An update on plans to build a single-lane bridge for emergency access to the Edmonds waterfront when train tracks are blocked generated many questions from Edmonds City councilmembers Tuesday night.
Much of what was presented regarding the project, which aims to connect Sunset Avenue at Edmonds Street to the Brackett’s Landing North parking area, was a repeat of what had been revealed during an open house for the public in late February. City project manager Ed Sibrel reminded the council of the need for an emergency solution to ensure crews can get over the tracks when they are impassable. From 2010-2015, for example, fire crews responded to 277 emergency 911 calls on the waterfront, with 171 of those requiring basic life support response and 72 advanced life support, plus 14 fires and eight water rescues.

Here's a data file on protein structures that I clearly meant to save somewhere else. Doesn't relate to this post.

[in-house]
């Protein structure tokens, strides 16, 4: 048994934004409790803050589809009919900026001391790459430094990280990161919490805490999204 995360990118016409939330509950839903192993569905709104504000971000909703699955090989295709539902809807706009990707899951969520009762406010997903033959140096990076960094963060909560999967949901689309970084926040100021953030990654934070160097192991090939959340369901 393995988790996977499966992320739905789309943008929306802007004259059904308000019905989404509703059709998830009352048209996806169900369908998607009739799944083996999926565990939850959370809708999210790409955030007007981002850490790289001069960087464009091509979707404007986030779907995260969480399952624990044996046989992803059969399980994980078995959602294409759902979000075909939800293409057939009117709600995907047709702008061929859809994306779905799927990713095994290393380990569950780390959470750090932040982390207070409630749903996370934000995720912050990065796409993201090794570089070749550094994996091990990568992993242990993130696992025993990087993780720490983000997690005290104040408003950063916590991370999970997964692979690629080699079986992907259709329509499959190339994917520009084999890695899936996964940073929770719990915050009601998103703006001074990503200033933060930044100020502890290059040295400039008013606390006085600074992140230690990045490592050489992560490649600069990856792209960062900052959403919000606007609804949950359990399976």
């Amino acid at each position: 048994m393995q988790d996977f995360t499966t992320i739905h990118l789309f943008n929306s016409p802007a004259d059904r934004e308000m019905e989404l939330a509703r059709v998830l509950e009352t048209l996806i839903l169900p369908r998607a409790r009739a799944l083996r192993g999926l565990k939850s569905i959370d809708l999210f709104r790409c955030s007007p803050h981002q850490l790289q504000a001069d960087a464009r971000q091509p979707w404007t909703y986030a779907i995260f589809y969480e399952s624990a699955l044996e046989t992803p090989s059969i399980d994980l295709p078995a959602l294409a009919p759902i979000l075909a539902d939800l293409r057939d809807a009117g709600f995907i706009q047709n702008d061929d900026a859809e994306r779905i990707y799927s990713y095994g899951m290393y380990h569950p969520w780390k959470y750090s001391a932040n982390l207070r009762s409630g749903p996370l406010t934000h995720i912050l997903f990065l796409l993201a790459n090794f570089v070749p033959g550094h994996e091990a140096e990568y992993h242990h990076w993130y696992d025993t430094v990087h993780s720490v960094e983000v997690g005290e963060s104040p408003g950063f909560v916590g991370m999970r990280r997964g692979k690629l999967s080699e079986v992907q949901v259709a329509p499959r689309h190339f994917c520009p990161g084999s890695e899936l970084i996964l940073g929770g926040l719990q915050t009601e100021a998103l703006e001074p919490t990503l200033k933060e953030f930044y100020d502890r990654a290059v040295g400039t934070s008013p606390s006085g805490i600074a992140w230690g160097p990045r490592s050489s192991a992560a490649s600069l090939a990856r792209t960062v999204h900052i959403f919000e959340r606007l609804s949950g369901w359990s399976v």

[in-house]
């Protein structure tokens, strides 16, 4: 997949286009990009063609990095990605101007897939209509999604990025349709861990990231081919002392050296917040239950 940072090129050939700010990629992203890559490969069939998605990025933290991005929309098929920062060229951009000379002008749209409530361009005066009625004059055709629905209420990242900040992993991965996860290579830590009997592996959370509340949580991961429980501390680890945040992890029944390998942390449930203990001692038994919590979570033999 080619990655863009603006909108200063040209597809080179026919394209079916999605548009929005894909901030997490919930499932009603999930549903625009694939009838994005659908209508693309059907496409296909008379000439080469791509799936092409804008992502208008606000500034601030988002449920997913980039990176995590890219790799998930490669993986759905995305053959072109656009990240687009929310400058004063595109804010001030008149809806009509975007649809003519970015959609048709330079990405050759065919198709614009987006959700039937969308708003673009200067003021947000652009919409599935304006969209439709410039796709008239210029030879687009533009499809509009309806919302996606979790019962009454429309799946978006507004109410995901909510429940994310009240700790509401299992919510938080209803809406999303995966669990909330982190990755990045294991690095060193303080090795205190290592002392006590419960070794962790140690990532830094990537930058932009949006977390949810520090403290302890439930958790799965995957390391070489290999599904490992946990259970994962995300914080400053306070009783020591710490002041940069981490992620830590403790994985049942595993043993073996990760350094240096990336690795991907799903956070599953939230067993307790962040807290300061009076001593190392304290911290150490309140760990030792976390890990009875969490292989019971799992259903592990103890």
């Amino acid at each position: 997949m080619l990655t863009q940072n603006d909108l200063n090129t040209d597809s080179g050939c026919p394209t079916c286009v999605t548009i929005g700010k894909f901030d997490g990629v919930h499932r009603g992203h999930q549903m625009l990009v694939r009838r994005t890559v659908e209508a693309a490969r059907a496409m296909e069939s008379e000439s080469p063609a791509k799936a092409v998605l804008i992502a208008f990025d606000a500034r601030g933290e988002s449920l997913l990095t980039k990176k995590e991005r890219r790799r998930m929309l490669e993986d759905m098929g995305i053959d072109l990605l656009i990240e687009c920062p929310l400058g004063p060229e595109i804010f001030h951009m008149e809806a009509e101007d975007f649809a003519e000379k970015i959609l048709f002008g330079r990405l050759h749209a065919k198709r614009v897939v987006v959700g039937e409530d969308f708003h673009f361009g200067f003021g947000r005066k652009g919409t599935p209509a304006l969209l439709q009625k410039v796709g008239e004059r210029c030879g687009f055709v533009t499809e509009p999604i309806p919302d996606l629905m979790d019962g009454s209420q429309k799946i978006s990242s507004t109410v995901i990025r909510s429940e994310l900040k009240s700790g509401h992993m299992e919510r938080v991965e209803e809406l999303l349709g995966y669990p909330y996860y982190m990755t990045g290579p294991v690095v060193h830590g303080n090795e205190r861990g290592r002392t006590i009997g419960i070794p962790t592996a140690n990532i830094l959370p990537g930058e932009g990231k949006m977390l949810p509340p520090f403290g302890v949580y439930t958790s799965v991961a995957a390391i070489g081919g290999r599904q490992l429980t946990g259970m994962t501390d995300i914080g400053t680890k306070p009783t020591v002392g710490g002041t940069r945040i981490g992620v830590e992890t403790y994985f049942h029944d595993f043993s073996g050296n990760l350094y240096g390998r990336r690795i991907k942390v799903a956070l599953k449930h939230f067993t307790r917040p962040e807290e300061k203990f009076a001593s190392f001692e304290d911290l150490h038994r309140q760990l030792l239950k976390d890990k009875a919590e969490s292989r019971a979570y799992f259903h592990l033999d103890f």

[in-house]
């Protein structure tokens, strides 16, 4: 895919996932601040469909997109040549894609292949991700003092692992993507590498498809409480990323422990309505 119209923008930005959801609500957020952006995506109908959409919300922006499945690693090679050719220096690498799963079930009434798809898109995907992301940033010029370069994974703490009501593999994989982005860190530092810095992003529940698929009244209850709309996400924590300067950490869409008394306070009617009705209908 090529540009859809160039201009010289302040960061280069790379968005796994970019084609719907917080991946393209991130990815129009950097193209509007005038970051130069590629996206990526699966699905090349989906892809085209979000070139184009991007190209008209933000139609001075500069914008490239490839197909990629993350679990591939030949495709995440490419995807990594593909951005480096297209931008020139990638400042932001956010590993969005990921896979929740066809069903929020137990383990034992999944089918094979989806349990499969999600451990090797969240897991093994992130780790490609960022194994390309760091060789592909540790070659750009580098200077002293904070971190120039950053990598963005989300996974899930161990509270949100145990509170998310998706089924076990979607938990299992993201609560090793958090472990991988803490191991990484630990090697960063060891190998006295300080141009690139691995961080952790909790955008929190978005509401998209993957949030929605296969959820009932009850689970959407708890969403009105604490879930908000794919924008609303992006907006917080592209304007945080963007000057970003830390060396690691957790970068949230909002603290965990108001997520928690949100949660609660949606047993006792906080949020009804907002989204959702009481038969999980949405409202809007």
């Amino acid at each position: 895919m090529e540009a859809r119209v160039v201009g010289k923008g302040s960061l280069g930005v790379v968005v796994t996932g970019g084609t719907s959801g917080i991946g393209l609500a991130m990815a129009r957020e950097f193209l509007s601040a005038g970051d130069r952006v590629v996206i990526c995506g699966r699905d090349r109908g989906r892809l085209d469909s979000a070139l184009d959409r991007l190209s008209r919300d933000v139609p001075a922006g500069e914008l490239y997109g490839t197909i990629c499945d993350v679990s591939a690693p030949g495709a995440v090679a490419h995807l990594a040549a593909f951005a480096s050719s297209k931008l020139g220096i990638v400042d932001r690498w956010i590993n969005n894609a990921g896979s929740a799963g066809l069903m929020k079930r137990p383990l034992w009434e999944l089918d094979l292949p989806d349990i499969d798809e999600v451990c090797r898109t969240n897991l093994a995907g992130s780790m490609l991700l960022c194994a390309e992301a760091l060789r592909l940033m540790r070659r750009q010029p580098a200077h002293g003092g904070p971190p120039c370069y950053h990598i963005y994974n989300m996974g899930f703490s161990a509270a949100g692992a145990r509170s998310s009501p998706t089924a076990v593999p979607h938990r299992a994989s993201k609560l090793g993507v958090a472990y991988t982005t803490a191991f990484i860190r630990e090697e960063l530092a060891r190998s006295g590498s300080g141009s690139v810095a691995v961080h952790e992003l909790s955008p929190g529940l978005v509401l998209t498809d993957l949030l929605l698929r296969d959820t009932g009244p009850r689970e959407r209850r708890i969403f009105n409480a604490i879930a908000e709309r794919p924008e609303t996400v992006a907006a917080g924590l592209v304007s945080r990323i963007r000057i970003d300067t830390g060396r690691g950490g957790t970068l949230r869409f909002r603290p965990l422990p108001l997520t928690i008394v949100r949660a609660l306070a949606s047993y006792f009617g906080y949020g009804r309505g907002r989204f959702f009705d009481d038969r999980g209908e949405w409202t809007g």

“This is first and foremost a public safety project,” Sibrel said.
The connector would also allow, in some cases, the ability of ferry traffic to unload or load during a blockage.
Sibrel noted that the connector, estimated at $30 million, would be the largest public works project the city has ever undertaken. The city received $6 million in funding from the state Legislature during its recently-concluded session. That follows an additional approximately $2 million received earlier from the state and other sources. With a funding gap of $22 million, the city is now seeking grants for the remainder.